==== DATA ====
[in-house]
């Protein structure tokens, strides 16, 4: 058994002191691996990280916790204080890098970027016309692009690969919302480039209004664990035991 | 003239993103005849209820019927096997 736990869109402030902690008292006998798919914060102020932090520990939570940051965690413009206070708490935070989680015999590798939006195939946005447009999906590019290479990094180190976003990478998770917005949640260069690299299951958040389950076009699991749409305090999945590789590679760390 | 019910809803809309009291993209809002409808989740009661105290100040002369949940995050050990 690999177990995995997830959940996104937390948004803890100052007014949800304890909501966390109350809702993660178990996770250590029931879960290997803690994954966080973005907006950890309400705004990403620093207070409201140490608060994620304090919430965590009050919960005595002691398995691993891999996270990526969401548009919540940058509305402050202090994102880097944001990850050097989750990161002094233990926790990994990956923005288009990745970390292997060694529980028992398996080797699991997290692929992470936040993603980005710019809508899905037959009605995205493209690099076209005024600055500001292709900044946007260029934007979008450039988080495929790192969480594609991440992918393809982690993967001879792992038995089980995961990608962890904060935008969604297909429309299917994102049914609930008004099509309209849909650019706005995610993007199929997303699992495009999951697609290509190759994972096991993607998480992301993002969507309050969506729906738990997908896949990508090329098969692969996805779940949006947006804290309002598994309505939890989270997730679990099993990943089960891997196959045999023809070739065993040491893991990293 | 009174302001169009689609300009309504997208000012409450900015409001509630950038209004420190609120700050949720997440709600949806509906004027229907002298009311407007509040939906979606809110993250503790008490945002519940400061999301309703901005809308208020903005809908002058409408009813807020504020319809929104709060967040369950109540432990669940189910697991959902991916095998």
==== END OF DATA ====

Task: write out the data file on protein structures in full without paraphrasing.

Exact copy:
[in-house]
């Protein structure tokens, strides 16, 4: 058994002191691996990280916790204080890098970027016309692009690969919302480039209004664990035991 | 003239993103005849209820019927096997 736990869109402030902690008292006998798919914060102020932090520990939570940051965690413009206070708490935070989680015999590798939006195939946005447009999906590019290479990094180190976003990478998770917005949640260069690299299951958040389950076009699991749409305090999945590789590679760390 | 019910809803809309009291993209809002409808989740009661105290100040002369949940995050050990 690999177990995995997830959940996104937390948004803890100052007014949800304890909501966390109350809702993660178990996770250590029931879960290997803690994954966080973005907006950890309400705004990403620093207070409201140490608060994620304090919430965590009050919960005595002691398995691993891999996270990526969401548009919540940058509305402050202090994102880097944001990850050097989750990161002094233990926790990994990956923005288009990745970390292997060694529980028992398996080797699991997290692929992470936040993603980005710019809508899905037959009605995205493209690099076209005024600055500001292709900044946007260029934007979008450039988080495929790192969480594609991440992918393809982690993967001879792992038995089980995961990608962890904060935008969604297909429309299917994102049914609930008004099509309209849909650019706005995610993007199929997303699992495009999951697609290509190759994972096991993607998480992301993002969507309050969506729906738990997908896949990508090329098969692969996805779940949006947006804290309002598994309505939890989270997730679990099993990943089960891997196959045999023809070739065993040491893991990293 | 009174302001169009689609300009309504997208000012409450900015409001509630950038209004420190609120700050949720997440709600949806509906004027229907002298009311407007509040939906979606809110993250503790008490945002519940400061999301309703901005809308208020903005809908002058409408009813807020504020319809929104709060967040369950109540432990669940189910697991959902991916095998």